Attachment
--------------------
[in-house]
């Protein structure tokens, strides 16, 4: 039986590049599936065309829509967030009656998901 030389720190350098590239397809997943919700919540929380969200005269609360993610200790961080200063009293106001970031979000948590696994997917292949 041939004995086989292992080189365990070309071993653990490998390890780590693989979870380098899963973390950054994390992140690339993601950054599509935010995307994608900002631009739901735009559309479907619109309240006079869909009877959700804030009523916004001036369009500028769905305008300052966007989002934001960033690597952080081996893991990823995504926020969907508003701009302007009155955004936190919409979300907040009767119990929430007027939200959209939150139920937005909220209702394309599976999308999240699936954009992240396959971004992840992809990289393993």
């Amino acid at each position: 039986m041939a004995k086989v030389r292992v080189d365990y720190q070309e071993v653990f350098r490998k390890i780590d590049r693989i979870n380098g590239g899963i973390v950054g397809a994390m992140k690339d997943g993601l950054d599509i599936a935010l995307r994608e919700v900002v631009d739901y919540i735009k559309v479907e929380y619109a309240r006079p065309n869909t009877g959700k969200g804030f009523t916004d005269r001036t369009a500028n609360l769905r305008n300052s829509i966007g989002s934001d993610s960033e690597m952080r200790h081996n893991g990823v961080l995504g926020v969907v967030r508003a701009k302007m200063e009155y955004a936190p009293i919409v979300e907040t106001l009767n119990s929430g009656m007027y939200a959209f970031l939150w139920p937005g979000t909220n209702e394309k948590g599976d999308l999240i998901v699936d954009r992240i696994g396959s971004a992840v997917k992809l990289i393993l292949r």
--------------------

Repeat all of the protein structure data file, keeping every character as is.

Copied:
[in-house]
């Protein structure tokens, strides 16, 4: 039986590049599936065309829509967030009656998901 030389720190350098590239397809997943919700919540929380969200005269609360993610200790961080200063009293106001970031979000948590696994997917292949 041939004995086989292992080189365990070309071993653990490998390890780590693989979870380098899963973390950054994390992140690339993601950054599509935010995307994608900002631009739901735009559309479907619109309240006079869909009877959700804030009523916004001036369009500028769905305008300052966007989002934001960033690597952080081996893991990823995504926020969907508003701009302007009155955004936190919409979300907040009767119990929430007027939200959209939150139920937005909220209702394309599976999308999240699936954009992240396959971004992840992809990289393993």
């Amino acid at each position: 039986m041939a004995k086989v030389r292992v080189d365990y720190q070309e071993v653990f350098r490998k390890i780590d590049r693989i979870n380098g590239g899963i973390v950054g397809a994390m992140k690339d997943g993601l950054d599509i599936a935010l995307r994608e919700v900002v631009d739901y919540i735009k559309v479907e929380y619109a309240r006079p065309n869909t009877g959700k969200g804030f009523t916004d005269r001036t369009a500028n609360l769905r305008n300052s829509i966007g989002s934001d993610s960033e690597m952080r200790h081996n893991g990823v961080l995504g926020v969907v967030r508003a701009k302007m200063e009155y955004a936190p009293i919409v979300e907040t106001l009767n119990s929430g009656m007027y939200a959209f970031l939150w139920p937005g979000t909220n209702e394309k948590g599976d999308l999240i998901v699936d954009r992240i696994g396959s971004a992840v997917k992809l990289i393993l292949r």